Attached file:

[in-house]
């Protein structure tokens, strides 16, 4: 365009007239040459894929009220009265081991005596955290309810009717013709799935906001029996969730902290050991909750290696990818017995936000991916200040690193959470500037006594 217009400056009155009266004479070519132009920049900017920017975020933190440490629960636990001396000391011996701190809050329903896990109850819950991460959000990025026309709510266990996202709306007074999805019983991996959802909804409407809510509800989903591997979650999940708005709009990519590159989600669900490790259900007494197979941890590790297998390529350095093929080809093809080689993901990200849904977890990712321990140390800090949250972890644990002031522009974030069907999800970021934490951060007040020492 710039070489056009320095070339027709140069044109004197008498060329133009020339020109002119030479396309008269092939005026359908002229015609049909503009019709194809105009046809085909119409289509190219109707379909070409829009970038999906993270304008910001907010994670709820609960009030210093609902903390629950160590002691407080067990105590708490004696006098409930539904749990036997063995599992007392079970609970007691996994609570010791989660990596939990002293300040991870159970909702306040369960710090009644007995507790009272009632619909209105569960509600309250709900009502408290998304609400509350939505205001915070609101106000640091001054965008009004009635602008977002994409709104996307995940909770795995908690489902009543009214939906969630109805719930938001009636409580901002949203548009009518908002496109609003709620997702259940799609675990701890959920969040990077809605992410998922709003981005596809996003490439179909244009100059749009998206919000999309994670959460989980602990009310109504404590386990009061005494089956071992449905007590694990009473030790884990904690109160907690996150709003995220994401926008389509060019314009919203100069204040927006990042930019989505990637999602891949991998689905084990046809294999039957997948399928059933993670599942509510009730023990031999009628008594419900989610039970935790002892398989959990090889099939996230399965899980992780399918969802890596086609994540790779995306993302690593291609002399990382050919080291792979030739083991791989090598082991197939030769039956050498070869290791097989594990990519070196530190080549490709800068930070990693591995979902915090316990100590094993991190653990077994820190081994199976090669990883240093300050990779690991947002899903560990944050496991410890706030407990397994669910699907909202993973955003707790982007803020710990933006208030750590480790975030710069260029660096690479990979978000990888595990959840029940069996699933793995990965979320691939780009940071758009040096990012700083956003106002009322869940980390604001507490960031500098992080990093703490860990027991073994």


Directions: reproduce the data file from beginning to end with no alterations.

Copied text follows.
[in-house]
């Protein structure tokens, strides 16, 4: 365009007239040459894929009220009265081991005596955290309810009717013709799935906001029996969730902290050991909750290696990818017995936000991916200040690193959470500037006594 217009400056009155009266004479070519132009920049900017920017975020933190440490629960636990001396000391011996701190809050329903896990109850819950991460959000990025026309709510266990996202709306007074999805019983991996959802909804409407809510509800989903591997979650999940708005709009990519590159989600669900490790259900007494197979941890590790297998390529350095093929080809093809080689993901990200849904977890990712321990140390800090949250972890644990002031522009974030069907999800970021934490951060007040020492 710039070489056009320095070339027709140069044109004197008498060329133009020339020109002119030479396309008269092939005026359908002229015609049909503009019709194809105009046809085909119409289509190219109707379909070409829009970038999906993270304008910001907010994670709820609960009030210093609902903390629950160590002691407080067990105590708490004696006098409930539904749990036997063995599992007392079970609970007691996994609570010791989660990596939990002293300040991870159970909702306040369960710090009644007995507790009272009632619909209105569960509600309250709900009502408290998304609400509350939505205001915070609101106000640091001054965008009004009635602008977002994409709104996307995940909770795995908690489902009543009214939906969630109805719930938001009636409580901002949203548009009518908002496109609003709620997702259940799609675990701890959920969040990077809605992410998922709003981005596809996003490439179909244009100059749009998206919000999309994670959460989980602990009310109504404590386990009061005494089956071992449905007590694990009473030790884990904690109160907690996150709003995220994401926008389509060019314009919203100069204040927006990042930019989505990637999602891949991998689905084990046809294999039957997948399928059933993670599942509510009730023990031999009628008594419900989610039970935790002892398989959990090889099939996230399965899980992780399918969802890596086609994540790779995306993302690593291609002399990382050919080291792979030739083991791989090598082991197939030769039956050498070869290791097989594990990519070196530190080549490709800068930070990693591995979902915090316990100590094993991190653990077994820190081994199976090669990883240093300050990779690991947002899903560990944050496991410890706030407990397994669910699907909202993973955003707790982007803020710990933006208030750590480790975030710069260029660096690479990979978000990888595990959840029940069996699933793995990965979320691939780009940071758009040096990012700083956003106002009322869940980390604001507490960031500098992080990093703490860990027991073994």